PDA

View Full Version : Guitar question for the FSL (or anyone else for that matter...)


Arjaysee
1st Sep 2010, 12:43
Mr Draper, esq.,

I realise there have been numerous threads on guitars within these hallowed halls, however I have a specific question and, being a man of the world, you may be just the chap to give a considered response...

I am contemplating the purchase of a guitar of the stratocaster variety in order to better emulate the noise made by the Strat King (Knopfler). However, I can't quite stretch to a '60s model, fiesta red or otherwise. Having said that, I don't mind spending a few squids - I just want to make sure that I don't get robbed.

I have been offered a 1972 sunburst transition strat ('transition' in that it is 3 bolt neck but only one string tree on the headstock and pick-ups that really do sound very quacky and sixties-ish).

It has all the original bells and whistles including the original case, and while it displays (very) obvious signs of use, it does not demonstrate evidence of any abuse.

What sort of money should I expect to pay for this in your respected opinion?

Thanks,
RJC :ok:

Parapunter
1st Sep 2010, 12:45
I can't wait for the answer to this one...:)

In fact I can't, so I'll weigh in. The guitar you're describing is a CBS era Strat. As no doubt you know, Leo Fender sold the company to CBS in 1965 & the subsequent big idea was to drive down costs by making cheaper guitars. So, the most collectable strats are pre CBS & the most playable ones are post CBS I.e. 1986 on.

I own two, a 1974 & a 2008, both USA models, the later one being the main instrument I play on & the earlier one hardly used, but sentimental to me & since I'm not starving, not for sale.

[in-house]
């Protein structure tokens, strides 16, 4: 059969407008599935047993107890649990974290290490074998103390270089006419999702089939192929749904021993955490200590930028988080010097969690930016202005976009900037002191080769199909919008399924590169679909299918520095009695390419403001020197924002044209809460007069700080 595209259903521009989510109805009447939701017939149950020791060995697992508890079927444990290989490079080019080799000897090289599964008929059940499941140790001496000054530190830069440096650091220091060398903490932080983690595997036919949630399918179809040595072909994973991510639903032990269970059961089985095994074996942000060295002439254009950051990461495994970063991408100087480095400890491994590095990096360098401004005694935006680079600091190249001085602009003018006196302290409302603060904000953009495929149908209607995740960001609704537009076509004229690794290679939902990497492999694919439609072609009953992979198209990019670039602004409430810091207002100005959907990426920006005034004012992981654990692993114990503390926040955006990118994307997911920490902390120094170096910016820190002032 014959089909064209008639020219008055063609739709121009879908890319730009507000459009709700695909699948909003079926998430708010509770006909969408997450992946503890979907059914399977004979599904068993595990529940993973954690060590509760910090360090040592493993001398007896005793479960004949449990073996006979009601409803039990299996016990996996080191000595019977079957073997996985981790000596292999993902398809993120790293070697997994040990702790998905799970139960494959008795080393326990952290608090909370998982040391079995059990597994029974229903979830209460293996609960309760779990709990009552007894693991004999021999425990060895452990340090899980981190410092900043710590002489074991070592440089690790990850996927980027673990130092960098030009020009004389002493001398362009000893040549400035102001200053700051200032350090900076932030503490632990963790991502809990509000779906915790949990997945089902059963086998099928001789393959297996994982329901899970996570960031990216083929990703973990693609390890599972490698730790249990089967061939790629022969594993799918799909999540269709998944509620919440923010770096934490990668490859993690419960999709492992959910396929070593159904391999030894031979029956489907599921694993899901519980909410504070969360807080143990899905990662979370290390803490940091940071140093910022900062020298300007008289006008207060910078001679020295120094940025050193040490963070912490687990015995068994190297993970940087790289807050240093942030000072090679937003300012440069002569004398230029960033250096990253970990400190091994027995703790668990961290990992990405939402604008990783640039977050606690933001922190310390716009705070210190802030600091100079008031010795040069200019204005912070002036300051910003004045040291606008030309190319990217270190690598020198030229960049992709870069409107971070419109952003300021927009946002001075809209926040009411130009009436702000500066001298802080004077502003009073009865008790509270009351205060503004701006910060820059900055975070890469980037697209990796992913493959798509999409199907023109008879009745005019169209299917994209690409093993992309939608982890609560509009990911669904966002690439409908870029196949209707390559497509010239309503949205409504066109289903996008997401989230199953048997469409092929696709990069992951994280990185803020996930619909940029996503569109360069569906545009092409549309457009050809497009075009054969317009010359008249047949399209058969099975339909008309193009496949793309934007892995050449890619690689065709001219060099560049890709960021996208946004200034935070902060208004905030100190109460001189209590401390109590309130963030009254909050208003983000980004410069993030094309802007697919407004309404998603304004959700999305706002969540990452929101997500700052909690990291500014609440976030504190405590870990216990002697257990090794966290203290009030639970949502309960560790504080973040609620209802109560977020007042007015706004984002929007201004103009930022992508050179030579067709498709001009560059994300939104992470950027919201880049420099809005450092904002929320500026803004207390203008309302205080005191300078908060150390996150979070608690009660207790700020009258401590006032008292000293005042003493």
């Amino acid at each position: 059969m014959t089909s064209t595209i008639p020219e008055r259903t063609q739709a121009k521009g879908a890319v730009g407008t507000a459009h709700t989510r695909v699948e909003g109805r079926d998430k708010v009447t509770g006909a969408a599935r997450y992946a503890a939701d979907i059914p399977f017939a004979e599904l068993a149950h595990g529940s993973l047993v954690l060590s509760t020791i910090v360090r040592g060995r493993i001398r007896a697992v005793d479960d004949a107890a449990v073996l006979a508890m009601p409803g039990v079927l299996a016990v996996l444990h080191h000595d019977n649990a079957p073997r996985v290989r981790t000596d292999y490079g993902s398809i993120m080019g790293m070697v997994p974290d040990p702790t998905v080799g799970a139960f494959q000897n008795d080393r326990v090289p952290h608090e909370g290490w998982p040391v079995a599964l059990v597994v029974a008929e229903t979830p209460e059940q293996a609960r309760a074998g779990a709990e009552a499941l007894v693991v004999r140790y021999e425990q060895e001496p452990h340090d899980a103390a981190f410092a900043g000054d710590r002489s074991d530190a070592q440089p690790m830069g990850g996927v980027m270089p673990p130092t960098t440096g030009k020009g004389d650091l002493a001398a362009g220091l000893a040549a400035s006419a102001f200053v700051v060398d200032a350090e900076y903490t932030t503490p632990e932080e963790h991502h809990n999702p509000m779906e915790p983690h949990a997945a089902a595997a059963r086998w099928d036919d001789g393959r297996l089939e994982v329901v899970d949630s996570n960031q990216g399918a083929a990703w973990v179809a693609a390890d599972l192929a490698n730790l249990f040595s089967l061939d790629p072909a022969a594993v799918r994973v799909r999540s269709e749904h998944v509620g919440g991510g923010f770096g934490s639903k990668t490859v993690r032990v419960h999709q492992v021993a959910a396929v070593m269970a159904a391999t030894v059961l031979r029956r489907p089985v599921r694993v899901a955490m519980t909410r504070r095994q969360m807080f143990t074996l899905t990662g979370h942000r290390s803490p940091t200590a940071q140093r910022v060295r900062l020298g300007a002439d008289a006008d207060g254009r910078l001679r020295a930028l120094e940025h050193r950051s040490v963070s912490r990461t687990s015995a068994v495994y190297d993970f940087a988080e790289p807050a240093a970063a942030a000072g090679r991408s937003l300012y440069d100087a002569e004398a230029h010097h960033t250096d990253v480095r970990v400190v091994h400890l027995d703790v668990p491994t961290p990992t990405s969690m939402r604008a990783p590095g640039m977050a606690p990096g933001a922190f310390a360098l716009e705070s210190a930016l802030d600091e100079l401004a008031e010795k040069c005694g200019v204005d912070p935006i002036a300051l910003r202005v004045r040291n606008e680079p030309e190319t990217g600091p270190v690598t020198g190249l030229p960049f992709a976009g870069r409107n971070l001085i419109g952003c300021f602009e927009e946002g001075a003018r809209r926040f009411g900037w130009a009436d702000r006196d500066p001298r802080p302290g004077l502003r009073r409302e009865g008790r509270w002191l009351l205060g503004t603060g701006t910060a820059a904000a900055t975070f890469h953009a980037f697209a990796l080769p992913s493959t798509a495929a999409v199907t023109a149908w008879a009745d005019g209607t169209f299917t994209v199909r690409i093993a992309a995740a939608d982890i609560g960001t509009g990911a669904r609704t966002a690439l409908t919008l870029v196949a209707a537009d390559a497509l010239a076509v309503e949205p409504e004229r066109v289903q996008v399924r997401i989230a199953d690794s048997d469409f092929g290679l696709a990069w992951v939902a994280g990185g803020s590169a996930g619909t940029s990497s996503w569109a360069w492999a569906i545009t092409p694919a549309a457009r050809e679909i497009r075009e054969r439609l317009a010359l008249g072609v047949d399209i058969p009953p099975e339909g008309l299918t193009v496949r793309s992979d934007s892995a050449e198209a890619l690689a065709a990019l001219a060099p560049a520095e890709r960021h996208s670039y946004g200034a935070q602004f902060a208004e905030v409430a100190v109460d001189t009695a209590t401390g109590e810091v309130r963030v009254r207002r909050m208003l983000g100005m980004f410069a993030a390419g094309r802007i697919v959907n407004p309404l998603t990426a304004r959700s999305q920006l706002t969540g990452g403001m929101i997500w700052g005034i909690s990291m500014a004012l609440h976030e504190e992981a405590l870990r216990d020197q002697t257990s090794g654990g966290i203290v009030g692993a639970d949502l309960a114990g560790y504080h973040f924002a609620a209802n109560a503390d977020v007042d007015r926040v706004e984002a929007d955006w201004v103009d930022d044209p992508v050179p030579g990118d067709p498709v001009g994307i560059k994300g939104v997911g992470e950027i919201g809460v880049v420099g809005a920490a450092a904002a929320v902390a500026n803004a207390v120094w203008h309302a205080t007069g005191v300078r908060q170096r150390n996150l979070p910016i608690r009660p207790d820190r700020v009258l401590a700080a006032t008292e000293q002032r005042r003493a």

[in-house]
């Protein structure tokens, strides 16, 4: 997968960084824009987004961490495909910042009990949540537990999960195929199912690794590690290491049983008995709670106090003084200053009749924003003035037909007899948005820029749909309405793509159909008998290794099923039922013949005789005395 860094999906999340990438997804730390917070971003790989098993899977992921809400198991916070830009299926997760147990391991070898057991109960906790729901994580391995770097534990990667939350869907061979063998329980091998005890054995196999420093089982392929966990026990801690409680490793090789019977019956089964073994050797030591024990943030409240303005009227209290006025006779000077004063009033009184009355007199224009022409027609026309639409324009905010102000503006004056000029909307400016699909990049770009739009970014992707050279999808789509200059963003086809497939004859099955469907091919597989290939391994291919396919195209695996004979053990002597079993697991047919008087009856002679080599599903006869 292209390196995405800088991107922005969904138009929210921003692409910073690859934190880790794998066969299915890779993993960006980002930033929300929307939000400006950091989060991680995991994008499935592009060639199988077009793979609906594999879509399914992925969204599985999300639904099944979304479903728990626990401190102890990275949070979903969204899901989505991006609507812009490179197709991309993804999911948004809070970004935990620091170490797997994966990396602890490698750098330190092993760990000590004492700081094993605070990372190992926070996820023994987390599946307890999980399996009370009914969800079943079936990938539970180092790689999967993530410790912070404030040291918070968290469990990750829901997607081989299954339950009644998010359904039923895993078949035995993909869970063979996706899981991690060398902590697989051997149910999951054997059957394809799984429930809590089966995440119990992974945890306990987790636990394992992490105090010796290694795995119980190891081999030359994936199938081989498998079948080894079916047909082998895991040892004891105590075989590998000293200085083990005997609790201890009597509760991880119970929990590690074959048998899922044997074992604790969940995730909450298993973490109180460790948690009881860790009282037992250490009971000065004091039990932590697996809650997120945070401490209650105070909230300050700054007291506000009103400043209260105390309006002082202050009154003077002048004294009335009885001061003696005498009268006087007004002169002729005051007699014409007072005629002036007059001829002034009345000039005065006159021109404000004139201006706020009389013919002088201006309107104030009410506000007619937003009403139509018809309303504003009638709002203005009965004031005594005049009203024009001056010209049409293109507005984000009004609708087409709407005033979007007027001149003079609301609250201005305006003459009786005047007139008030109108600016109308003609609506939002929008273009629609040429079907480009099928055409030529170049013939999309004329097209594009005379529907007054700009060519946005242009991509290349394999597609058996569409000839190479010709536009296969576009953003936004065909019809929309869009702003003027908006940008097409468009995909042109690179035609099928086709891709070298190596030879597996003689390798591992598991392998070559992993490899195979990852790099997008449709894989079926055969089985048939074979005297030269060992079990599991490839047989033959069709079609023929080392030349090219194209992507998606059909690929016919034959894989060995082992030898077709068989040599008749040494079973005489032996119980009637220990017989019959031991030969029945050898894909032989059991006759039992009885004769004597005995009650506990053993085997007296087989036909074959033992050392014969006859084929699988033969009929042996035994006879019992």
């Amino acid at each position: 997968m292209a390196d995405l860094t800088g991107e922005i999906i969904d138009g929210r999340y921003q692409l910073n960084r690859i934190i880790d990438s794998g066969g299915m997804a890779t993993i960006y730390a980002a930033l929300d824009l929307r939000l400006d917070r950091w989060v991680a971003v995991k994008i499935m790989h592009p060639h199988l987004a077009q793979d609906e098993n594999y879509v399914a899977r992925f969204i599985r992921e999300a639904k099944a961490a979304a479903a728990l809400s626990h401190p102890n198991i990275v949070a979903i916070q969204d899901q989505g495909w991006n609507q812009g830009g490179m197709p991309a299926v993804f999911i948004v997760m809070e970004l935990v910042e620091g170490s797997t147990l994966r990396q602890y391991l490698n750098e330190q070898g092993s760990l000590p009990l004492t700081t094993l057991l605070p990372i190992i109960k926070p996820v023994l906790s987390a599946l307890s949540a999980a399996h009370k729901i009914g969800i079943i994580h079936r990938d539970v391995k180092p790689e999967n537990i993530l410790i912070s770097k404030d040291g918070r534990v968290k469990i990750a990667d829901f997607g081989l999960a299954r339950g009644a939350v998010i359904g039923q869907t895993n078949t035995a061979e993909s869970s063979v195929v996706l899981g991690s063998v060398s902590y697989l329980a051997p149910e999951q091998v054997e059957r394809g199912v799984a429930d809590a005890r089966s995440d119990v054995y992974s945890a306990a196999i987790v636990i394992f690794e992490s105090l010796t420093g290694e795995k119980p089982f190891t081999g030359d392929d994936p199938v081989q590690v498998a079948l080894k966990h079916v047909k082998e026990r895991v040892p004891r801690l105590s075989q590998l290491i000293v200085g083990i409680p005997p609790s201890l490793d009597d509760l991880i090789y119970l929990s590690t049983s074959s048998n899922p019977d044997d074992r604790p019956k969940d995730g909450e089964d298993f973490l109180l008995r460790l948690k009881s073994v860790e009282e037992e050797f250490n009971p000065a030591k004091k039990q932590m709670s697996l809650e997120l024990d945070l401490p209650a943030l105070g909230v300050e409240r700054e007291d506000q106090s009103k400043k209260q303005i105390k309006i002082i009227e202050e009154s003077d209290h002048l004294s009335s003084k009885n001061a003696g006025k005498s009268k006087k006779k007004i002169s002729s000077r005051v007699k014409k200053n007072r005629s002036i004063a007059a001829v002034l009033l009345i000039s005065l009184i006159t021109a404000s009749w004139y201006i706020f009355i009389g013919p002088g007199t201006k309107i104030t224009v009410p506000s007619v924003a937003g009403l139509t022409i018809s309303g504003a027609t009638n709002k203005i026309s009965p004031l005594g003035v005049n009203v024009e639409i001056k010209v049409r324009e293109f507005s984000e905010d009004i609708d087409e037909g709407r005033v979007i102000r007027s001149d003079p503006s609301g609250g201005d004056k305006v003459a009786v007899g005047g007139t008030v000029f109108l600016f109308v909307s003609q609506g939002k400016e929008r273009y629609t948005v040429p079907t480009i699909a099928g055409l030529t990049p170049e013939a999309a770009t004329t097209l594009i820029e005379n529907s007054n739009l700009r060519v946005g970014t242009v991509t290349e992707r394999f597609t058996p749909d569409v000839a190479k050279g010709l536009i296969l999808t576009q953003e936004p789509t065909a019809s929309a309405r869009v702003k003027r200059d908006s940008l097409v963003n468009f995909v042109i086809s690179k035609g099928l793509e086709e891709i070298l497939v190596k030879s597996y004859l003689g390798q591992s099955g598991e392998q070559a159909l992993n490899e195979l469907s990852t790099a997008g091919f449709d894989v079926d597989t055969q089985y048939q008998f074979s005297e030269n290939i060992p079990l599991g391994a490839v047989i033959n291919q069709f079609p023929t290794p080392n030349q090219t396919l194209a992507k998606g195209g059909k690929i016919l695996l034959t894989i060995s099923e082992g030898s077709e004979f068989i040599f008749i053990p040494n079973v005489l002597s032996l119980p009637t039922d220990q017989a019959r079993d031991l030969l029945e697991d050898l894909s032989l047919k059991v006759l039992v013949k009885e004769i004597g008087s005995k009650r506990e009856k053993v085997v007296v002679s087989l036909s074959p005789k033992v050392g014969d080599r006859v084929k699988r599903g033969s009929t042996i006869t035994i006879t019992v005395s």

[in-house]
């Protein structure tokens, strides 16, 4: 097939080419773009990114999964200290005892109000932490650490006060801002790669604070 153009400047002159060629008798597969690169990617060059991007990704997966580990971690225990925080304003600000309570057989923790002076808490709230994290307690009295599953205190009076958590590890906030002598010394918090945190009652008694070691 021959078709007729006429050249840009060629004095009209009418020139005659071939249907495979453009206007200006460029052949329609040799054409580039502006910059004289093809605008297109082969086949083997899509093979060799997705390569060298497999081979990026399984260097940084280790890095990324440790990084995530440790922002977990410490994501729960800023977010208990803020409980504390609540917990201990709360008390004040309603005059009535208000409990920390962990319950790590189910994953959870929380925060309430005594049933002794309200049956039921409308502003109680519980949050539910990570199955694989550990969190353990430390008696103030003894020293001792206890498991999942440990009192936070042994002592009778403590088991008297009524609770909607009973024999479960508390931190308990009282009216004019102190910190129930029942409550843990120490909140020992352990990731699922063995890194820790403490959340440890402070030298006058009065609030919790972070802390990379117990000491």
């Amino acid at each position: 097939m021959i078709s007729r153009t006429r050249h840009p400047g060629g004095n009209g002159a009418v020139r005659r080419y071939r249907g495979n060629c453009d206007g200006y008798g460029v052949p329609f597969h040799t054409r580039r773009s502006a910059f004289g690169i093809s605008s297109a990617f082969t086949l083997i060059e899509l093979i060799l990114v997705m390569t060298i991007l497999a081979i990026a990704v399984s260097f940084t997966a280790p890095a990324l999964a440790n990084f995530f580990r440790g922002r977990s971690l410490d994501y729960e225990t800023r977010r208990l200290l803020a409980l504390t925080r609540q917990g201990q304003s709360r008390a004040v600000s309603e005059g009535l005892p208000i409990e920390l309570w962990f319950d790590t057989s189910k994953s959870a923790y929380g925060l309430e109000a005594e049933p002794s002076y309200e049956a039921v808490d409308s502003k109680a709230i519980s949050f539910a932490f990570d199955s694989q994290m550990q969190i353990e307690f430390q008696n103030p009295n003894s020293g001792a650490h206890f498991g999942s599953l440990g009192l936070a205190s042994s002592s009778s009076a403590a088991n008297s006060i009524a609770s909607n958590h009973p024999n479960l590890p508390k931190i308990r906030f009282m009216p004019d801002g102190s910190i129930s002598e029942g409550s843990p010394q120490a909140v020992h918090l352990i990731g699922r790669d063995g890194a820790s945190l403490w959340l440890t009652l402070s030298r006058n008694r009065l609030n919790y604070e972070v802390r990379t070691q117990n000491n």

The 'transition' is a meaningless term, which no doubt the seller has laid on you - the three bolt neck was a CBS idea - one bolt less, so 25% saved on bolts. Upshot, the neck is less stable & condequently the guitar stays in tune less well than four bolt necks. Don't be fooled by talk of transition & innovation -those strats had dollars shaved off them.

Having said that, my '74 cost me £400 twenty years ago & I am confident I could get £2000ish for it now - for some reason, 70's strats became popular for a while & the prices went up - I guess because they aren't making things in the 70's anymore.

The upshot is if you want a modern, light, highly playable strat, buy a USA standard - £6-£800, but if you have your heart set on this '72, expect to pay anywhere between £1000-£1500 depending on the individual provenance of the guitar.

Further note of caution - if you are handing over collectors quantities of cash for an old Fender, be sure it is what the seller says it is. Fenders were designed to be very easy to repair, so if it's top money, be sure the neck, pickups, scratchplate etc. are original - Fenders the original rat guitar, as Drapes will confirm.

MagnusP
1st Sep 2010, 12:51
Take a wee browse here.

Used Equipment Value - Fair Market Value & Online Price Guide - UsedPrice.com (http://www.usedprice.com/items/guitars-musical-instruments/index.html)

Arjaysee
1st Sep 2010, 13:05
Thanks for that Parapunter.

Your thoughts on the valuation are genuinely useful and appreciated.